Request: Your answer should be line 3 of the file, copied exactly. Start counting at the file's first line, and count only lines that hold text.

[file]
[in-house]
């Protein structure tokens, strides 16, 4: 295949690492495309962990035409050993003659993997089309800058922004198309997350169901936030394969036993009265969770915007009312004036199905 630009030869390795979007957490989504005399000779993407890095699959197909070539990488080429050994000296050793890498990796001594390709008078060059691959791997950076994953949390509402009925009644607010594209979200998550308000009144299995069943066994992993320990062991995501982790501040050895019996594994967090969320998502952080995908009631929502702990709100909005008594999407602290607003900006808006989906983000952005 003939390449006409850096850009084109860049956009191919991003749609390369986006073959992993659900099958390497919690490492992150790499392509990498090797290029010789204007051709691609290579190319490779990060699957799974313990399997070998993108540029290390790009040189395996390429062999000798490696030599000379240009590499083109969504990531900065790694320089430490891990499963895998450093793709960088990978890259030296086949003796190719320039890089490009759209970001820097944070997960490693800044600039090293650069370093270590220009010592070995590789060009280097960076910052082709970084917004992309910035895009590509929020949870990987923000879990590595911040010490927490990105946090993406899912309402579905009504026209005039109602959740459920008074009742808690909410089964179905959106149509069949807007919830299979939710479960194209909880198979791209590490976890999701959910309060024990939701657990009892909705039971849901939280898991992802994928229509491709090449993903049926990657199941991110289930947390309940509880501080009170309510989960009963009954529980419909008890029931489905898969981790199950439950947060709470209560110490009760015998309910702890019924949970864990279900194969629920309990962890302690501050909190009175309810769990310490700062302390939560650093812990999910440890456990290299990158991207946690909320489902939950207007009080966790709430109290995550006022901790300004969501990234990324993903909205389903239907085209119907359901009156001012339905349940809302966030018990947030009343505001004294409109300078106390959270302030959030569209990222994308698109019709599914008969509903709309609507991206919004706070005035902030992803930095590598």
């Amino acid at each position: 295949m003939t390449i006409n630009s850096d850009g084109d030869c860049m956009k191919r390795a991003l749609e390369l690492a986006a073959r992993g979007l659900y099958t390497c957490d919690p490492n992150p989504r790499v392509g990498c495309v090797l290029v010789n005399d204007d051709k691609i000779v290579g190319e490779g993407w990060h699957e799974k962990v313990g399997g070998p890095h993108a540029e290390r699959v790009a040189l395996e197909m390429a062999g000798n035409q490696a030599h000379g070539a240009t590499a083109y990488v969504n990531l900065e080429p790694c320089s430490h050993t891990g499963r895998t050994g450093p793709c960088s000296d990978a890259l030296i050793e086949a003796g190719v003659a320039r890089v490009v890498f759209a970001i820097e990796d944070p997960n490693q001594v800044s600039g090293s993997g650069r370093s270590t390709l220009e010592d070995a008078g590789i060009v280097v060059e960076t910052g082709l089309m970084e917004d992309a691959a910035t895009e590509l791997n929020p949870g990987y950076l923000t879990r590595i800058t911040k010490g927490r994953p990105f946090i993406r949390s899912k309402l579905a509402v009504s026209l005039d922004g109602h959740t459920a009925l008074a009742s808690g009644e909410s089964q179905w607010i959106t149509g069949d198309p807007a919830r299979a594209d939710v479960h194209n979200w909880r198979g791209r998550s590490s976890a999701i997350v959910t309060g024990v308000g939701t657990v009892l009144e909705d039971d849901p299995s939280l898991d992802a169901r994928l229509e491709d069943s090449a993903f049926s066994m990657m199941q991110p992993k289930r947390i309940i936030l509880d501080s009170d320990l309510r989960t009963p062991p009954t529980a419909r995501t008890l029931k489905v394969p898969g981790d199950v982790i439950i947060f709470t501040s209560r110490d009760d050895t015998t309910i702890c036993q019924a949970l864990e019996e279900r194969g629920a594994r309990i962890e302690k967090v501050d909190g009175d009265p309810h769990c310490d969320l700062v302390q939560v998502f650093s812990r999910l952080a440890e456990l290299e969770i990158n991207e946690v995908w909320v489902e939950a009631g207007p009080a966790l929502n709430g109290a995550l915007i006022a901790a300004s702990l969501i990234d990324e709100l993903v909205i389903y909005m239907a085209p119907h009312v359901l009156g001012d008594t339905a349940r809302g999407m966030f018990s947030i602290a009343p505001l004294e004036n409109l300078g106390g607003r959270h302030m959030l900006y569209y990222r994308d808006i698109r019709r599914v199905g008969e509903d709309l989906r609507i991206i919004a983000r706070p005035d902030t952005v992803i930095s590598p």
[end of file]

């Amino acid at each position: 295949m003939t390449i006409n630009s850096d850009g084109d030869c860049m956009k191919r390795a991003l749609e390369l690492a986006a073959r992993g979007l659900y099958t390497c957490d919690p490492n992150p989504r790499v392509g990498c495309v090797l290029v010789n005399d204007d051709k691609i000779v290579g190319e490779g993407w990060h699957e799974k962990v313990g399997g070998p890095h993108a540029e290390r699959v790009a040189l395996e197909m390429a062999g000798n035409q490696a030599h000379g070539a240009t590499a083109y990488v969504n990531l900065e080429p790694c320089s430490h050993t891990g499963r895998t050994g450093p793709c960088s000296d990978a890259l030296i050793e086949a003796g190719v003659a320039r890089v490009v890498f759209a970001i820097e990796d944070p997960n490693q001594v800044s600039g090293s993997g650069r370093s270590t390709l220009e010592d070995a008078g590789i060009v280097v060059e960076t910052g082709l089309m970084e917004d992309a691959a910035t895009e590509l791997n929020p949870g990987y950076l923000t879990r590595i800058t911040k010490g927490r994953p990105f946090i993406r949390s899912k309402l579905a509402v009504s026209l005039d922004g109602h959740t459920a009925l008074a009742s808690g009644e909410s089964q179905w607010i959106t149509g069949d198309p807007a919830r299979a594209d939710v479960h194209n979200w909880r198979g791209r998550s590490s976890a999701i997350v959910t309060g024990v308000g939701t657990v009892l009144e909705d039971d849901p299995s939280l898991d992802a169901r994928l229509e491709d069943s090449a993903f049926s066994m990657m199941q991110p992993k289930r947390i309940i936030l509880d501080s009170d320990l309510r989960t009963p062991p009954t529980a419909r995501t008890l029931k489905v394969p898969g981790d199950v982790i439950i947060f709470t501040s209560r110490d009760d050895t015998t309910i702890c036993q019924a949970l864990e019996e279900r194969g629920a594994r309990i962890e302690k967090v501050d909190g009175d009265p309810h769990c310490d969320l700062v302390q939560v998502f650093s812990r999910l952080a440890e456990l290299e969770i990158n991207e946690v995908w909320v489902e939950a009631g207007p009080a966790l929502n709430g109290a995550l915007i006022a901790a300004s702990l969501i990234d990324e709100l993903v909205i389903y909005m239907a085209p119907h009312v359901l009156g001012d008594t339905a349940r809302g999407m966030f018990s947030i602290a009343p505001l004294e004036n409109l300078g106390g607003r959270h302030m959030l900006y569209y990222r994308d808006i698109r019709r599914v199905g008969e509903d709309l989906r609507i991206i919004a983000r706070p005035d902030t952005v992803i930095s590598p």